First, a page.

DEATH BY COPYRIGHT PROTECTION
The guy knew what he wanted. He breezed confidently into the video store and within minutes, he had selected sixteen movies. Impressed at both the speed of his selection and the number of DVDs that he was purchasing, I remarked, “Seems as if you are stocking up for the entire month there.”
“Entire month?” he responded. “This is my weekend collection.”
I was impressed. He and his family were going to view sixteen pirated movies for the weekend.
If he had to purchase those movies as originals, he probably would barely be able to afford to look at one. And if he had to rent movies at rates that compensated for the payment of copyright protection, at best he may have only been able to view four. But with piracy rampant, he could purchase sixteen and just for the weekend.
He did not have to come to the video store. All over the pavements in the country persons are peddling pirated movies. You name the movie and it can be had in Guyana. You have a better chance of obtaining a rare movie in Guyana than you have of being able to buy it online.
You take away pirated movies and you would be taking away their weekend entertainment. Viewing pirated DVDs are the poor man’s entertainment. Take that away and it is back to television, the content of which you have no control over.
Enforce copyright protection and hundreds of small vendors are going to bust overnight.
There used to be a time in Guyana when many local television stations would simply relay foreign programmes. It is not clear how many of them actually paid copyright fees for these programmes but in some instances, it was suspected that the rights for many of the programmes were not being paid for.
That is, many of the programmes may have been pirated. Copyright protection will therefore also affect many television stations, especially those that show pirated movies and soap operas.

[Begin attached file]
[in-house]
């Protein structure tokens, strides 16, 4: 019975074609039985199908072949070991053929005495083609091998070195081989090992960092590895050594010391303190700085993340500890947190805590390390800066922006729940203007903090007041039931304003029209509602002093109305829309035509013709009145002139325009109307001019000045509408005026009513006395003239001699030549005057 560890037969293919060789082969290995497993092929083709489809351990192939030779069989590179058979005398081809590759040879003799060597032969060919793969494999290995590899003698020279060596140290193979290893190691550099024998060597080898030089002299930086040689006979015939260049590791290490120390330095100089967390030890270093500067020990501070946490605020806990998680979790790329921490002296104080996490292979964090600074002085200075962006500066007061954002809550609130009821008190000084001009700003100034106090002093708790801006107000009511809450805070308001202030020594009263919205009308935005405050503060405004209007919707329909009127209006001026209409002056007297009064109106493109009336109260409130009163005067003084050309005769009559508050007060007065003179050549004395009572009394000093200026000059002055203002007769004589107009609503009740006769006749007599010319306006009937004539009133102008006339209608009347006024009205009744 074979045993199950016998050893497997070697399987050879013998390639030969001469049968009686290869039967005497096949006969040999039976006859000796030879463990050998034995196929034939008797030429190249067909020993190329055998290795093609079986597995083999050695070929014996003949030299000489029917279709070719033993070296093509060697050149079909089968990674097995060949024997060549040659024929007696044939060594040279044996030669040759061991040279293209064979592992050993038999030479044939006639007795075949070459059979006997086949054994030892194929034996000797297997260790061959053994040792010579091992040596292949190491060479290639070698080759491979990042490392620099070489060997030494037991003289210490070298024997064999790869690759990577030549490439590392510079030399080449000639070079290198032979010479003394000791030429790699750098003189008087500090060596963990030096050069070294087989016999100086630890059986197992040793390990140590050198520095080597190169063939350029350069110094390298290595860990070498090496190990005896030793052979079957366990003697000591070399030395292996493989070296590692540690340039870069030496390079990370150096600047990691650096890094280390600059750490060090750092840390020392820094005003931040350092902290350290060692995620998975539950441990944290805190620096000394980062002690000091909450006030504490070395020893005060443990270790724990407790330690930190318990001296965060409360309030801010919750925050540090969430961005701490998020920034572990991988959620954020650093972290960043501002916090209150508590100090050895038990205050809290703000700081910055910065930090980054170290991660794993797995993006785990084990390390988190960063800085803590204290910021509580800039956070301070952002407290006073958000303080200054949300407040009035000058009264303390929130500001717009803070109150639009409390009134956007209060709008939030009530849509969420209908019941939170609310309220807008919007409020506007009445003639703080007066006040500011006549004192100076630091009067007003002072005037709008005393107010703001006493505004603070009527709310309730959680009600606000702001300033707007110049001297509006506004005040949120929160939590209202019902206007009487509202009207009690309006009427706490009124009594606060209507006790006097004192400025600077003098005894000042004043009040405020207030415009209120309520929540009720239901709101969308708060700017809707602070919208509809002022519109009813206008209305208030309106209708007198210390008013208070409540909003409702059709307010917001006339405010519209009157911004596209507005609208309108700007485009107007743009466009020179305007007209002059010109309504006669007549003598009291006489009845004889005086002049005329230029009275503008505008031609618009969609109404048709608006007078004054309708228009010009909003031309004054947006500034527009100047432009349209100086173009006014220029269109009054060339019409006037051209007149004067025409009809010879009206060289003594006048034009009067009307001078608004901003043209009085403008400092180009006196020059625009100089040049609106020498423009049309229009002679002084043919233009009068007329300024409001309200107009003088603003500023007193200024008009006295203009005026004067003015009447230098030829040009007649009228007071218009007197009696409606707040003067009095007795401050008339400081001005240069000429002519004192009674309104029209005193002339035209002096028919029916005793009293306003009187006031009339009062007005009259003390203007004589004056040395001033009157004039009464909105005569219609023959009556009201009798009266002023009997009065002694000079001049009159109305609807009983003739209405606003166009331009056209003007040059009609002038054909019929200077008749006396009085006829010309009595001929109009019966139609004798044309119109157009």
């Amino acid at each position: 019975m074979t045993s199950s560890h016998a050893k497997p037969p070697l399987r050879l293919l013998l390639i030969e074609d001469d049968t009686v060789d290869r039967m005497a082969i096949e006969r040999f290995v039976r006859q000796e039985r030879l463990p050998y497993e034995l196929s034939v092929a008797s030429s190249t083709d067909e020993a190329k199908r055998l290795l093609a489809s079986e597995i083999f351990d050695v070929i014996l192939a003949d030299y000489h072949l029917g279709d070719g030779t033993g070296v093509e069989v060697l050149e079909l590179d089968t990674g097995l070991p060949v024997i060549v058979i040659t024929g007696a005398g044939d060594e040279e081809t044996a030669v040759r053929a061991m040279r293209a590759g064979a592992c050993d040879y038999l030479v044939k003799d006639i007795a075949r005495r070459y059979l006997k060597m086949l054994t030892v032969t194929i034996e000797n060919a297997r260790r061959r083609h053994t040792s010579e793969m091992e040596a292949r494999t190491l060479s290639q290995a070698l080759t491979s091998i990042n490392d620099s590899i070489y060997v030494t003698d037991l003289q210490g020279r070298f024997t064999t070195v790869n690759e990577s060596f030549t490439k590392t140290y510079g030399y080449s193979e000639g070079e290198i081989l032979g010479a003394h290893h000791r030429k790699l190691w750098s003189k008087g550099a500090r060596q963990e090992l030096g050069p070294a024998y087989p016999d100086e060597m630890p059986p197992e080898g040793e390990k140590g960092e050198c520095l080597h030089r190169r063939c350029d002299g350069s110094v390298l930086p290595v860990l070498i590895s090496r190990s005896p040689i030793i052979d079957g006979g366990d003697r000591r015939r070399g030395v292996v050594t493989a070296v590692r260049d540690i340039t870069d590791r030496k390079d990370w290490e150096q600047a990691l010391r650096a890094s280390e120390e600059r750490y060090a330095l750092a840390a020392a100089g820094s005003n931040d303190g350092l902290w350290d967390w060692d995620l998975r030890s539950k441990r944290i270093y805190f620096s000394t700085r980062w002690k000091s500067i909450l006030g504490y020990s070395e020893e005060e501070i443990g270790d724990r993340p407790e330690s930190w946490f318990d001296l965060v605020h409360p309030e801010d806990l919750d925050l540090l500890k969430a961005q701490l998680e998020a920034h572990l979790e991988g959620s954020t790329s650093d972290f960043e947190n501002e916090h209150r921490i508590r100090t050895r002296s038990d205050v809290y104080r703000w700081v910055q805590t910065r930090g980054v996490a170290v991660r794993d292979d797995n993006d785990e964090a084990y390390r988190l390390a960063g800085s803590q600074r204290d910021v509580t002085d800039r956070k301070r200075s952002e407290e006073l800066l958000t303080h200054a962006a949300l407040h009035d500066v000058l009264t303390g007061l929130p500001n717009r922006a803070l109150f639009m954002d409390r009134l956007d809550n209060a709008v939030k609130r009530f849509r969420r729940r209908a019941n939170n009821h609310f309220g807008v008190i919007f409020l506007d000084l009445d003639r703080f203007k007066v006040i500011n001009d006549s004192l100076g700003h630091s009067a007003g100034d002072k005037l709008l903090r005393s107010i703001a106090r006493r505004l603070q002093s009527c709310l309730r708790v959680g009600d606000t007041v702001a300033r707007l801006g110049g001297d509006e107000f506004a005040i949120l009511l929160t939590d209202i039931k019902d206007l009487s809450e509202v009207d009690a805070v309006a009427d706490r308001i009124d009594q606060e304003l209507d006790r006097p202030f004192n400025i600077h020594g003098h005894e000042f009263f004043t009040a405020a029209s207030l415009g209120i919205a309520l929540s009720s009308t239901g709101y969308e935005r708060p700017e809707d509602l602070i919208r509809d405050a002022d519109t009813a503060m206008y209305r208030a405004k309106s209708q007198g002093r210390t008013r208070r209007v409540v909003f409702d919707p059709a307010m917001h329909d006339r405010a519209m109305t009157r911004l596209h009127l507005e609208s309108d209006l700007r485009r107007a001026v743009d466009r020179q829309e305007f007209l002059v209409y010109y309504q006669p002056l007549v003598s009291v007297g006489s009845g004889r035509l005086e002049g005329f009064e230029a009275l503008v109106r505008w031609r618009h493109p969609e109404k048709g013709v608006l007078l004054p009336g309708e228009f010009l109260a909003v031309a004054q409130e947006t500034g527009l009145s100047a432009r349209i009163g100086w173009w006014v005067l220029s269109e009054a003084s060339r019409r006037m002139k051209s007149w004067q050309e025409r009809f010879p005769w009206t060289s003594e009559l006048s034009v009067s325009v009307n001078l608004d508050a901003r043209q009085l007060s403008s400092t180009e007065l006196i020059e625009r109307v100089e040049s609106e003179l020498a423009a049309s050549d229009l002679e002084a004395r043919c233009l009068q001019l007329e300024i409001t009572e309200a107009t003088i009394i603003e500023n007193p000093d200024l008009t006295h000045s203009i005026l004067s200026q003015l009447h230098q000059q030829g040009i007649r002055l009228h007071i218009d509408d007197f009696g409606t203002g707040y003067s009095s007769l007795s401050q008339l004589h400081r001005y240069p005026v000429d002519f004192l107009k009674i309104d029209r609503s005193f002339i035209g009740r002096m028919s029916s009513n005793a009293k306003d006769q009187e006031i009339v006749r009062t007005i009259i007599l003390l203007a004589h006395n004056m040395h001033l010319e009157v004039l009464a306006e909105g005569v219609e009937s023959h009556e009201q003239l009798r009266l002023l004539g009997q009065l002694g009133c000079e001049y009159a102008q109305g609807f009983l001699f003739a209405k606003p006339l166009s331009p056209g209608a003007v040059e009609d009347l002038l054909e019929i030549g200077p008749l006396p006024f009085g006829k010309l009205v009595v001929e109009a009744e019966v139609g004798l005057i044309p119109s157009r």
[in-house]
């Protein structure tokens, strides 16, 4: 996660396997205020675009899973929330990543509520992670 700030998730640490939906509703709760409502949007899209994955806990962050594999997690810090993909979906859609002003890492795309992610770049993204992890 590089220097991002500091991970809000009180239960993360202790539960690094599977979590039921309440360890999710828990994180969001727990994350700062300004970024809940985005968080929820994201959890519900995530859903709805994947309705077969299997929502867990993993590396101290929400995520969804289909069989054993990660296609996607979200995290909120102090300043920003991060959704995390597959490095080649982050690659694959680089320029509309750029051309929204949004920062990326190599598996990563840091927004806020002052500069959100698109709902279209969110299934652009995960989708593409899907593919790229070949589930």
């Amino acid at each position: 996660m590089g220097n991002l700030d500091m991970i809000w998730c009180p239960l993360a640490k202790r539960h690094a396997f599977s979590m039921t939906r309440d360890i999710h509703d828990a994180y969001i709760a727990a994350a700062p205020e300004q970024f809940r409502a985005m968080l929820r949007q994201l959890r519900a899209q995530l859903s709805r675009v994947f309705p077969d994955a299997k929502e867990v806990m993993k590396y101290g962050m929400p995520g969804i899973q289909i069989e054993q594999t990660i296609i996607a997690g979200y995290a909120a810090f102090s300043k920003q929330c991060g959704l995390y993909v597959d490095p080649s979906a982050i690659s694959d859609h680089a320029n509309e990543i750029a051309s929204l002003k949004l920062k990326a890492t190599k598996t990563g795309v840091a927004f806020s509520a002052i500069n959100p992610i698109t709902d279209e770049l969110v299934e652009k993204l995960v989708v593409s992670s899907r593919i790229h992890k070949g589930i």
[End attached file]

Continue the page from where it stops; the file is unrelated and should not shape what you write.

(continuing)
Without DVDs and television, the small man can still, however, turn to the radio. But here again, it is believed that a great deal of music that is being played is being aired without the payment of royalties to the artistes that recorded them or the record companies that produced the music. So with copyright protection, radio in Guyana will be seriously affected.
As much as 90% of the parents in Guyana are forced, because of high prices, to buy pirated textbooks to send their children to school.
With copyright and patent laws being enforced also, clothing would be more expensive. There are numerous counterfeit brands on the local market, most of which can be mistaken for the original. And there are many Guyanese who dress fancy in these counterfeit products which mimic the originals.
Business will also encounter problems. The majority of computers in Guyana used pirated software and virus protection. Now if copyright protection was instituted, imagine what would happen. Tens of thousands of computers would not be operational. Imagine the effect this would have on the economy.
With copyright protection, a great many things would be more expensive and given the already high cost of living, should copyright protection be introduced, it is going to send up the blood pressure of a great many Guyanese.
This will make them sick and send them to the hospital. And here again, problems will present themselves because Guyana is overflowing with generic drugs.
With updated copyright protection laws, the major drug companies are going to move against imitation medicines which violate their patents. As such medicines are going to be expensive and who knows, persons could well die because of not being able to obtain an expensive copyright protected tablet that could save their lives.
Those who are making the argument, therefore, that the government is encouraging persons to break the law by purchasing pirated textbooks, need to look around the country and see just how much copyright protection is being violated and has been violated now for decades.
The government should not be the only one setting the example. The public also needs to be setting the example. There should not be one standard for the government and another for the rest of the country.